Author 8- Berry, Fiona. “NIH 3D printer project to allow public to create drug models.” in-PharmaTechnologist.com. N.p., 23 June 2014. Web. 21 July 2014. <http://www.in-pharmatechnologist.com/Processing/NIH-3D-printer-project-to-allow-public-to-create-drug-models>.
I see a lot of gaps in the last few sources because I think I was just finding less sources that were directly about my topic. For example, if I used a source that had nothing to do with students, it was hard to fill in some of the matrix. I believe I have enough for all my subclaims, even though my “gets students excited” claim is a little on the skinny side. I really stand by that reason, so I will probably try and do more research solely for this claim, even though it might be a little tricky. I may end up incorporating it into another subclaim if I can smoothly. Overall, this was a really great way to organize everything because I wasn’t realizing just how much information I was collecting and it was getting messy. I think some more research can be done, but I definitely have a good bulk of information.
Source #1: Link
Berry, Fiona. “NIH 3D printer project to allow public to create drug models.” in-PharmaTechnologist.com. N.p., 23 June 2014. Web. 21 July 2014. <http://www.in-pharmatechnologist.com/Processing/NIH-3D-printer-project-to-allow-public-to-create-drug-models>.
This article’s main idea is to explain a new, free program the NIH (US National Institutes of Health) launched to let the public print 3D models of molecules. The point of this service is to allow researchers from different fields access no matter their experience with 3D printing.
This nugget brings up the themes of our unit connecting human intellect and computers. 3D printing really presents this idea well because it’s taking human thoughts and creativity and using a computer to create the result.
This nugget shows how beneficial 3D printing is for biology. It can create custom models that can aid learning. Another bonus is that the process is quick.
Source #2: Link
Doherty, Davis. “Downloading infringement: Patent law as a roadblock to the 3D printing revolution.” Harv. J. Law & Tec 26 (2012): 353-695.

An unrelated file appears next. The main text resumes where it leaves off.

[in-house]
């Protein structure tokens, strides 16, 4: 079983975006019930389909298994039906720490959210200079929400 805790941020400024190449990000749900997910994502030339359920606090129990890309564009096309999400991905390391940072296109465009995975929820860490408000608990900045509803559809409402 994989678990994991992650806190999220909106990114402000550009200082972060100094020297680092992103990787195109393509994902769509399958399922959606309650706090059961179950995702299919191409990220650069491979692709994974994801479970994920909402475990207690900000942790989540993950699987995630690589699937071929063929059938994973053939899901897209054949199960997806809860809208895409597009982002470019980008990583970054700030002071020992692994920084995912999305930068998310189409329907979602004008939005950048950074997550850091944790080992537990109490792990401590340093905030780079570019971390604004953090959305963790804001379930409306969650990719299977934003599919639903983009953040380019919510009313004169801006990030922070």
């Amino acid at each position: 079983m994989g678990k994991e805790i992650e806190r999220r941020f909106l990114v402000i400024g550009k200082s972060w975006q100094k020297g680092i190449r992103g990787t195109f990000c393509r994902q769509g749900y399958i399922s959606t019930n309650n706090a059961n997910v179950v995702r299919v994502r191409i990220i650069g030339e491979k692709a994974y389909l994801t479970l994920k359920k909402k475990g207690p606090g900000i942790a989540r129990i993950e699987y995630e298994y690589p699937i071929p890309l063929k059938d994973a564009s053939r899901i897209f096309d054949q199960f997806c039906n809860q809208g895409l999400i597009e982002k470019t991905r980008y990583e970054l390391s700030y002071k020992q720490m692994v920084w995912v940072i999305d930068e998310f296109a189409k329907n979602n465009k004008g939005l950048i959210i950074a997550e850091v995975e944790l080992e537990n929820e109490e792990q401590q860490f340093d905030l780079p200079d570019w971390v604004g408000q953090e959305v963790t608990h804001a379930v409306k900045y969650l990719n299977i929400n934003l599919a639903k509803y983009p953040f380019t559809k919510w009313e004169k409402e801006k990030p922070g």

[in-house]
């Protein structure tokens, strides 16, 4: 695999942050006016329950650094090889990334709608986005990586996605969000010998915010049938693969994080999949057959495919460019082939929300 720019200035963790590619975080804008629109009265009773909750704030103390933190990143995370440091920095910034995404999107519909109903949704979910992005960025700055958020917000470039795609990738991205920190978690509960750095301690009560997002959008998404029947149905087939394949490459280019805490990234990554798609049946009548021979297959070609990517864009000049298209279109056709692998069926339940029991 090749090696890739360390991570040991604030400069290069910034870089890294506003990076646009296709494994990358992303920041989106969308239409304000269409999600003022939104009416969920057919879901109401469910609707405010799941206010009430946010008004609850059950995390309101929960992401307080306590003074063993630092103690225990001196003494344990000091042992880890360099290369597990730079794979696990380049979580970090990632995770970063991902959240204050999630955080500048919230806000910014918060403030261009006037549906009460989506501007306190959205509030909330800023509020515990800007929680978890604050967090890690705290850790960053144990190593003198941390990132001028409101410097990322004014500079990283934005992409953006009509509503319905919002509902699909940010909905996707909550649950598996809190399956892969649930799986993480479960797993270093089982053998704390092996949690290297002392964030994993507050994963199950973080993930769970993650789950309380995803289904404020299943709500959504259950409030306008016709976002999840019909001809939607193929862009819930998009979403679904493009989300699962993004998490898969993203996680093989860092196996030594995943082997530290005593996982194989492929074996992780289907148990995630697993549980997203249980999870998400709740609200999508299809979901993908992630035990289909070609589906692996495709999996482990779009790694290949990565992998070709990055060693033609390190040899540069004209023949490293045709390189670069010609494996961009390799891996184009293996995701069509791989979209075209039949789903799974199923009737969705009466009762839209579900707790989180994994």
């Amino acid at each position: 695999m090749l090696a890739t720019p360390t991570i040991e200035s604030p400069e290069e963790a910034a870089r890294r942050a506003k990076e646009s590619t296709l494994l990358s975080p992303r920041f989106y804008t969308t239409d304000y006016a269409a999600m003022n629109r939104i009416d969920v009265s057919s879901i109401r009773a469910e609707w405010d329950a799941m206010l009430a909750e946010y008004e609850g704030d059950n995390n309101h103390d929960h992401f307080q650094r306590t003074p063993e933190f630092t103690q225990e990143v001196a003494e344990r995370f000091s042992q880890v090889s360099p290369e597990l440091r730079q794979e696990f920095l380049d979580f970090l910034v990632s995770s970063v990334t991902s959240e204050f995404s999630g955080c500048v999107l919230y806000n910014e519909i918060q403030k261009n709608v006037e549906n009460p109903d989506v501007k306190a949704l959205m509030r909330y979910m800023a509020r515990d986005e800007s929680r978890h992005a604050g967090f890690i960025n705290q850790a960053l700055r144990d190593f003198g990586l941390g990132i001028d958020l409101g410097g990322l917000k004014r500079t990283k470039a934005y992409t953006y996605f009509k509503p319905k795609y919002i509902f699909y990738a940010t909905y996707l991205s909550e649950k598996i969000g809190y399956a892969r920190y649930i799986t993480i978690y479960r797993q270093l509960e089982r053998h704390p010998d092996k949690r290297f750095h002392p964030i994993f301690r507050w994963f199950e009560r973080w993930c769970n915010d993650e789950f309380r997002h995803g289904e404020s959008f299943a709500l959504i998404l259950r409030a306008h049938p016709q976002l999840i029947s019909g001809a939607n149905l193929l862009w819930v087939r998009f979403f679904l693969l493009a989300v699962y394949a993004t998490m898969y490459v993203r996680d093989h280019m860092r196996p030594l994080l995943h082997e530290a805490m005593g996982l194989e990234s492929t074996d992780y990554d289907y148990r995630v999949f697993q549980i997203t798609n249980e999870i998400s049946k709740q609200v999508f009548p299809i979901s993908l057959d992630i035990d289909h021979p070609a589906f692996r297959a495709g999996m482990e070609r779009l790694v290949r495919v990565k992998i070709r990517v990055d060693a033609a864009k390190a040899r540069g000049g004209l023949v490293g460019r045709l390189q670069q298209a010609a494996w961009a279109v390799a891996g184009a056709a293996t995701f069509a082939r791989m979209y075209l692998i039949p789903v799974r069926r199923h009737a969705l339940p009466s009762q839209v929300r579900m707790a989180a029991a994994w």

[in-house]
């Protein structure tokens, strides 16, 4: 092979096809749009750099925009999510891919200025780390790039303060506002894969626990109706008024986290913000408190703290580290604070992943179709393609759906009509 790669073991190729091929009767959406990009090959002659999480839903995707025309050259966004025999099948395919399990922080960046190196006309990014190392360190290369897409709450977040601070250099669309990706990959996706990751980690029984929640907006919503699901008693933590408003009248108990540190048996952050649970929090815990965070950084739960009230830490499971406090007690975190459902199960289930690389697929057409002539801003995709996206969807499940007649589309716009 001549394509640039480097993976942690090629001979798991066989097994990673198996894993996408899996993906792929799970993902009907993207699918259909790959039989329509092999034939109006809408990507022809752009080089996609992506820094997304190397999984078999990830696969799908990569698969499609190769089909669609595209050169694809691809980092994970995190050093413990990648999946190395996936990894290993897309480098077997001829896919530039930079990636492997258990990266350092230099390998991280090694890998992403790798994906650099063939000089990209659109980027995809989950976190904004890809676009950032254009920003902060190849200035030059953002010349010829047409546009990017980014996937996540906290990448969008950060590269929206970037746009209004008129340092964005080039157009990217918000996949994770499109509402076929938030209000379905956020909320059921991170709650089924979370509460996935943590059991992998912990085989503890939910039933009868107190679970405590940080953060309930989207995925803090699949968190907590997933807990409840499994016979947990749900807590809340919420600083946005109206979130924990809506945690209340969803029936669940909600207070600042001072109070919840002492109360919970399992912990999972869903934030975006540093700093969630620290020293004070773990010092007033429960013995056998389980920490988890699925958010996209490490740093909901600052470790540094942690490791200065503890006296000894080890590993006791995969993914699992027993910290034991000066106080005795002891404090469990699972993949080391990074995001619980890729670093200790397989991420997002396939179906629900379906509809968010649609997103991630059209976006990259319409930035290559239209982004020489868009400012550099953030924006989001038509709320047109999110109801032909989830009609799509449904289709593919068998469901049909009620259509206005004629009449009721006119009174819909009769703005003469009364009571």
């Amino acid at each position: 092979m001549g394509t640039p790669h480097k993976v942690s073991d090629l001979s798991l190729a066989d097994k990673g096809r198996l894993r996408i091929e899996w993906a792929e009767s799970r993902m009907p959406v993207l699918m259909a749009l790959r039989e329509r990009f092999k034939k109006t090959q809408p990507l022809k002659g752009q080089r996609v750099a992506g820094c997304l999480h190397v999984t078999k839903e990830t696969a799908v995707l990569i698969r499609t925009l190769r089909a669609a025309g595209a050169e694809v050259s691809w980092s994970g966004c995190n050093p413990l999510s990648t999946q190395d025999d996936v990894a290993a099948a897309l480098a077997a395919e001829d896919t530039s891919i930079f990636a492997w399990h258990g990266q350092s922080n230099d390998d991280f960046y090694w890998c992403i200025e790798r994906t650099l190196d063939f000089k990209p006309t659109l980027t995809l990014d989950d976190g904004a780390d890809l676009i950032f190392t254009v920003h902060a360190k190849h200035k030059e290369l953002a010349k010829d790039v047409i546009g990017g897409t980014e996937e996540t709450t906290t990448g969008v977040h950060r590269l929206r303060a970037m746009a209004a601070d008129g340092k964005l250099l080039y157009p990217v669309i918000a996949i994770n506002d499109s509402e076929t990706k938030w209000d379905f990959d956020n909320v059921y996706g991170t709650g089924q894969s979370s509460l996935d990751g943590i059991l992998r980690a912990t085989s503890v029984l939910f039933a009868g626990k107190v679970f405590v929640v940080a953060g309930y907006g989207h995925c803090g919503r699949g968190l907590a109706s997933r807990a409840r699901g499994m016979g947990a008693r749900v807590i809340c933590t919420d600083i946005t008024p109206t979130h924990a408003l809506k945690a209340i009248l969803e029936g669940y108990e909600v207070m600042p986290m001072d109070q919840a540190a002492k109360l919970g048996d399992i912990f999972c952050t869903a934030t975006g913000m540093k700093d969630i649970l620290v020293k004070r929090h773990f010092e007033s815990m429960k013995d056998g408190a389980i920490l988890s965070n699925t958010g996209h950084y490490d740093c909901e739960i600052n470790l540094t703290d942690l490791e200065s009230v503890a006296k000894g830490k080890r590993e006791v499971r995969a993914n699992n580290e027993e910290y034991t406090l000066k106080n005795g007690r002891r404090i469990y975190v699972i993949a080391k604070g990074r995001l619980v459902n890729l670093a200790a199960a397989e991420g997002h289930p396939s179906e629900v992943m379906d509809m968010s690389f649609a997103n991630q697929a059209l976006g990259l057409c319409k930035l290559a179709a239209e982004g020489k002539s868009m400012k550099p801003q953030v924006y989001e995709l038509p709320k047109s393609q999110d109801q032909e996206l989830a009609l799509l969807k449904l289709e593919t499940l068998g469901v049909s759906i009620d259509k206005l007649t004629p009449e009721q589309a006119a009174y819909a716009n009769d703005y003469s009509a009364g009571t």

This source suggests that while advance in 3D printing can be beneficial, one major downside can be patent infringement. It focuses on DIYer, aka Do it Yourselfers which are people who take on projects to make products instead of buying them. Basically, problems can arise is a DIYers “infringes on an existing patent”.
This nugget suggests a group be formed to help avoid patent problems involving 3D printing t. It discusses the good that can come from such technology, but also how it should be managed, so less legal issues arise. This may help make 3D printing more wide spread since it is a solution to one of the problems that’s come up.
This nuggets shows another solution which is creating patent laws specifically for 3D printing and similar technology.
Source #3: Link
Bourell, D. L., et al. “A brief history of additive manufacturing and the 2009 roadmap for additive manufacturing: looking back and looking ahead.” US-Turkey Workshop on Rapid Technologies. 2009.
This source discusses the evolution of 3D printing or additive manufacturing. It discusses techniques, uses and benefits and where the author believes this kind of technology is headed.
“Develop university courses, education materials, and curricula at both the undergraduate and graduate levels, as well as at the technical college level”
This nugget is a future goal the author predicts will happen to education in the upcoming years.
“Develop training programs for industry practitioners with certifications given by professional societies or organizations.”
This is another goal the author believes 3D printing is headed or at least is one of the best ways to take advantage of this form of technology.
Source #4: Link
Gross, Bethany C., et al. “Evaluation of 3d printing and its potential impact on biotechnology and the chemical sciences.” Analytical chemistry 86.7 (2014): 3240-3253.